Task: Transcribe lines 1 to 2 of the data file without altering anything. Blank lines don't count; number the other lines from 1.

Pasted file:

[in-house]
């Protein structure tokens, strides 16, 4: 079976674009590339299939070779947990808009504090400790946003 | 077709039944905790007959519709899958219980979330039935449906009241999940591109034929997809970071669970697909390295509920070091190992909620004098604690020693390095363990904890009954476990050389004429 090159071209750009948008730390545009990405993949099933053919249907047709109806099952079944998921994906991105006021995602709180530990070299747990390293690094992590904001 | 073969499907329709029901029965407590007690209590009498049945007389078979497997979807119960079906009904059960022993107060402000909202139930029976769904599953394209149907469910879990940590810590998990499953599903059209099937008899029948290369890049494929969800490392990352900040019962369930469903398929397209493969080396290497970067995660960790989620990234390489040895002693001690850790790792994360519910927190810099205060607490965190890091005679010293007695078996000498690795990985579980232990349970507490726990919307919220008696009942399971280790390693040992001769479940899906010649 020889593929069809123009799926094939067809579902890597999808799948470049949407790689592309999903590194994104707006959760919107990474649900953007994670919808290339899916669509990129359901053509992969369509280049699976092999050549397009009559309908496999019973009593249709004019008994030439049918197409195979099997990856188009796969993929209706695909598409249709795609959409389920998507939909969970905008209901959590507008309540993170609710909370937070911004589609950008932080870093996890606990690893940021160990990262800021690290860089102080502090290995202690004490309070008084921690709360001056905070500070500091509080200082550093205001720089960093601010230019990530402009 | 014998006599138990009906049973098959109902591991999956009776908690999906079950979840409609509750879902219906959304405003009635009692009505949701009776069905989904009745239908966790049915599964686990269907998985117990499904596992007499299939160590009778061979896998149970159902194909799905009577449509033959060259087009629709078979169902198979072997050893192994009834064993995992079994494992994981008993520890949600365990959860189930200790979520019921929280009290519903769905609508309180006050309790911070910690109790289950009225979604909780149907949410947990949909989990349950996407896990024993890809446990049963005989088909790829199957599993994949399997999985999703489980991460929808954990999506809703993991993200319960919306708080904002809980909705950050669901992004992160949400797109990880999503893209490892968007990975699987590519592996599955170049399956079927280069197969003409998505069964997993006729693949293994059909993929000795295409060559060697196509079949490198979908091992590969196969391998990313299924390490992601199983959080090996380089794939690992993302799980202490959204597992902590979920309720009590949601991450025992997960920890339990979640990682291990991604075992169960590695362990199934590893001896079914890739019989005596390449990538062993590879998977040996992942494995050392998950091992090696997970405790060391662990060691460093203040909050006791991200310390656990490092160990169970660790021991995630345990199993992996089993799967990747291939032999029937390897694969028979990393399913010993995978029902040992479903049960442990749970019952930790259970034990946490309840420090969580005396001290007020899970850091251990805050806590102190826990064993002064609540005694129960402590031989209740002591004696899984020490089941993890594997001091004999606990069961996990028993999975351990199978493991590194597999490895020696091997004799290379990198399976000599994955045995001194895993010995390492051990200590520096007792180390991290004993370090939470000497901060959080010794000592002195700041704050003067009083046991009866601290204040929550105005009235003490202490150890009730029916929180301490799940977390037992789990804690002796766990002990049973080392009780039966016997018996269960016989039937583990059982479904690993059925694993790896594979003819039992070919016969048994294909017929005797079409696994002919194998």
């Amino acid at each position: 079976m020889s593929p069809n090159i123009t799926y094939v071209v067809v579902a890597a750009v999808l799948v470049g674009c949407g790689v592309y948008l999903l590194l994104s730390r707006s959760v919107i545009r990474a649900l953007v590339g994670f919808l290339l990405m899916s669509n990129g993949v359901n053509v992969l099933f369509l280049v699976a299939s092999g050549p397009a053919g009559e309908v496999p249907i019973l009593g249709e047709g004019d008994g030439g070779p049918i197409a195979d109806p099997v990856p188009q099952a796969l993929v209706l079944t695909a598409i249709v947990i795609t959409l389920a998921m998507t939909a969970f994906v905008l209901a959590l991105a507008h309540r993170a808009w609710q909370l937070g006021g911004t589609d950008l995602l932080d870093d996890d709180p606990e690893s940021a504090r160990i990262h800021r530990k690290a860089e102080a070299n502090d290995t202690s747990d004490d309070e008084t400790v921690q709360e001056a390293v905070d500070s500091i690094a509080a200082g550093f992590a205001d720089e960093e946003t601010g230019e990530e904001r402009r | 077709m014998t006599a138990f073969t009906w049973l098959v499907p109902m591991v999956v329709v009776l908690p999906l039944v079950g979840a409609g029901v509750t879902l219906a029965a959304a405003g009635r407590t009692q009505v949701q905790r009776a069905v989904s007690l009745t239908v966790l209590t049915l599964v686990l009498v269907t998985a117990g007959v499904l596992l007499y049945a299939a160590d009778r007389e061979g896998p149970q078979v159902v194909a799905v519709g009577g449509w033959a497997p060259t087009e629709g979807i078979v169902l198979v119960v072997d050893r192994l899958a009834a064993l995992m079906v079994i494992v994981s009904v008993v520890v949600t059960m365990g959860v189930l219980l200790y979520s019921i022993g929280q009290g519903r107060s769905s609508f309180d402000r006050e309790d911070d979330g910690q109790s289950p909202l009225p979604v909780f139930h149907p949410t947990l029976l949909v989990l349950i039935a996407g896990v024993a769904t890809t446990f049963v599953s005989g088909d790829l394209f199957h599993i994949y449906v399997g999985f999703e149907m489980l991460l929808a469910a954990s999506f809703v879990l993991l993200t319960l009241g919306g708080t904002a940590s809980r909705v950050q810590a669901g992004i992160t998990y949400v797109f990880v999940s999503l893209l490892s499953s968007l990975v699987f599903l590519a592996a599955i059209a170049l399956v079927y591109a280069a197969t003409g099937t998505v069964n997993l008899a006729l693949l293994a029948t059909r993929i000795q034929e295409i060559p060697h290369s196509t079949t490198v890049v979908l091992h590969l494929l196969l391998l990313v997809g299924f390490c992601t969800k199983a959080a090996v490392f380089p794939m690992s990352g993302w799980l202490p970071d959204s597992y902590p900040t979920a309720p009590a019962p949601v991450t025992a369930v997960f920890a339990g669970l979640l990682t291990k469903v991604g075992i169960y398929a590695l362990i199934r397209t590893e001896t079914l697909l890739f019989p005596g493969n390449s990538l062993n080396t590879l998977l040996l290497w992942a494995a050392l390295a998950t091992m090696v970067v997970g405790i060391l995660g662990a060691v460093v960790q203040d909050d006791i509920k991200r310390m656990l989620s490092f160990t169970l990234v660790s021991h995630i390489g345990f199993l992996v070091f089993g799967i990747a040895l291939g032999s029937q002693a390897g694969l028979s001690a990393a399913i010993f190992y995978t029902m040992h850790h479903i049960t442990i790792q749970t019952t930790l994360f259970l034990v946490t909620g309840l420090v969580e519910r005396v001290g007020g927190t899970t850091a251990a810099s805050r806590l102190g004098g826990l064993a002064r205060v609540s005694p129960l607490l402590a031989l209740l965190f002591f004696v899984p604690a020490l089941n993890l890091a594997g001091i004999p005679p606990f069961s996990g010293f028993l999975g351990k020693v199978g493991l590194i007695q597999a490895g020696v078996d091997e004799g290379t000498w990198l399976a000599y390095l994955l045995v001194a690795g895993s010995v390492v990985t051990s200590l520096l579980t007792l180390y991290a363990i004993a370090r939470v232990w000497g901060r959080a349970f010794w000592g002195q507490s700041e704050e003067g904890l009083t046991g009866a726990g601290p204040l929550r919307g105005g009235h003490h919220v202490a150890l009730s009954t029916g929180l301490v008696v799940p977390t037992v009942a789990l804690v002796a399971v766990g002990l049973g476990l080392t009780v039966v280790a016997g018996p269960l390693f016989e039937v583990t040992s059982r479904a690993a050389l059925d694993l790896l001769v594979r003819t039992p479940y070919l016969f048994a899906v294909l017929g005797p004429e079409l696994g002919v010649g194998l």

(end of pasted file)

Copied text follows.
[in-house]
């Protein structure tokens, strides 16, 4: 079976674009590339299939070779947990808009504090400790946003 | 077709039944905790007959519709899958219980979330039935449906009241999940591109034929997809970071669970697909390295509920070091190992909620004098604690020693390095363990904890009954476990050389004429 090159071209750009948008730390545009990405993949099933053919249907047709109806099952079944998921994906991105006021995602709180530990070299747990390293690094992590904001 | 073969499907329709029901029965407590007690209590009498049945007389078979497997979807119960079906009904059960022993107060402000909202139930029976769904599953394209149907469910879990940590810590998990499953599903059209099937008899029948290369890049494929969800490392990352900040019962369930469903398929397209493969080396290497970067995660960790989620990234390489040895002693001690850790790792994360519910927190810099205060607490965190890091005679010293007695078996000498690795990985579980232990349970507490726990919307919220008696009942399971280790390693040992001769479940899906010649 020889593929069809123009799926094939067809579902890597999808799948470049949407790689592309999903590194994104707006959760919107990474649900953007994670919808290339899916669509990129359901053509992969369509280049699976092999050549397009009559309908496999019973009593249709004019008994030439049918197409195979099997990856188009796969993929209706695909598409249709795609959409389920998507939909969970905008209901959590507008309540993170609710909370937070911004589609950008932080870093996890606990690893940021160990990262800021690290860089102080502090290995202690004490309070008084921690709360001056905070500070500091509080200082550093205001720089960093601010230019990530402009 | 014998006599138990009906049973098959109902591991999956009776908690999906079950979840409609509750879902219906959304405003009635009692009505949701009776069905989904009745239908966790049915599964686990269907998985117990499904596992007499299939160590009778061979896998149970159902194909799905009577449509033959060259087009629709078979169902198979072997050893192994009834064993995992079994494992994981008993520890949600365990959860189930200790979520019921929280009290519903769905609508309180006050309790911070910690109790289950009225979604909780149907949410947990949909989990349950996407896990024993890809446990049963005989088909790829199957599993994949399997999985999703489980991460929808954990999506809703993991993200319960919306708080904002809980909705950050669901992004992160949400797109990880999503893209490892968007990975699987590519592996599955170049399956079927280069197969003409998505069964997993006729693949293994059909993929000795295409060559060697196509079949490198979908091992590969196969391998990313299924390490992601199983959080090996380089794939690992993302799980202490959204597992902590979920309720009590949601991450025992997960920890339990979640990682291990991604075992169960590695362990199934590893001896079914890739019989005596390449990538062993590879998977040996992942494995050392998950091992090696997970405790060391662990060691460093203040909050006791991200310390656990490092160990169970660790021991995630345990199993992996089993799967990747291939032999029937390897694969028979990393399913010993995978029902040992479903049960442990749970019952930790259970034990946490309840420090969580005396001290007020899970850091251990805050806590102190826990064993002064609540005694129960402590031989209740002591004696899984020490089941993890594997001091004999606990069961996990028993999975351990199978493991590194597999490895020696091997004799290379990198399976000599994955045995001194895993010995390492051990200590520096007792180390991290004993370090939470000497901060959080010794000592002195700041704050003067009083046991009866601290204040929550105005009235003490202490150890009730029916929180301490799940977390037992789990804690002796766990002990049973080392009780039966016997018996269960016989039937583990059982479904690993059925694993790896594979003819039992070919016969048994294909017929005797079409696994002919194998």